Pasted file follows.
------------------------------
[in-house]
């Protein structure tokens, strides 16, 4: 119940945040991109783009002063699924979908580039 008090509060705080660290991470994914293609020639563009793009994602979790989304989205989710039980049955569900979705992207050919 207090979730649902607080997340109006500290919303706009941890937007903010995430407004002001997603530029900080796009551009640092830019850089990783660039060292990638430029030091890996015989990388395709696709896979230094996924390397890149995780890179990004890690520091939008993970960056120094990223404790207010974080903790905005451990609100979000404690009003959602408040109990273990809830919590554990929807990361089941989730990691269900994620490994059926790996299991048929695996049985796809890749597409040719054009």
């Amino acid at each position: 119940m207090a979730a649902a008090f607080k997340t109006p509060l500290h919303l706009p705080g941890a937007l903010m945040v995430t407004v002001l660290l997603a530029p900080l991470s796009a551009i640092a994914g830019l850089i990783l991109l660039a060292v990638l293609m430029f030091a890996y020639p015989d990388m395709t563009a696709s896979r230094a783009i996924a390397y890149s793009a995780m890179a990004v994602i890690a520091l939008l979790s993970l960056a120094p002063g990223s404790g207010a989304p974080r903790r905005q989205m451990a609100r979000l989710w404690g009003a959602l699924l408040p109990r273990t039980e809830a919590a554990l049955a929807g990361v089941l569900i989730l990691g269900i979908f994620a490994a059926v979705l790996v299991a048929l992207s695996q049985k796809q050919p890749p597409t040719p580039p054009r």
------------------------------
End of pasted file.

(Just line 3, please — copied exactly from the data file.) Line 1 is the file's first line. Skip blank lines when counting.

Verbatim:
């Amino acid at each position: 119940m207090a979730a649902a008090f607080k997340t109006p509060l500290h919303l706009p705080g941890a937007l903010m945040v995430t407004v002001l660290l997603a530029p900080l991470s796009a551009i640092a994914g830019l850089i990783l991109l660039a060292v990638l293609m430029f030091a890996y020639p015989d990388m395709t563009a696709s896979r230094a783009i996924a390397y890149s793009a995780m890179a990004v994602i890690a520091l939008l979790s993970l960056a120094p002063g990223s404790g207010a989304p974080r903790r905005q989205m451990a609100r979000l989710w404690g009003a959602l699924l408040p109990r273990t039980e809830a919590a554990l049955a929807g990361v089941l569900i989730l990691g269900i979908f994620a490994a059926v979705l790996v299991a048929l992207s695996q049985k796809q050919p890749p597409t040719p580039p054009r």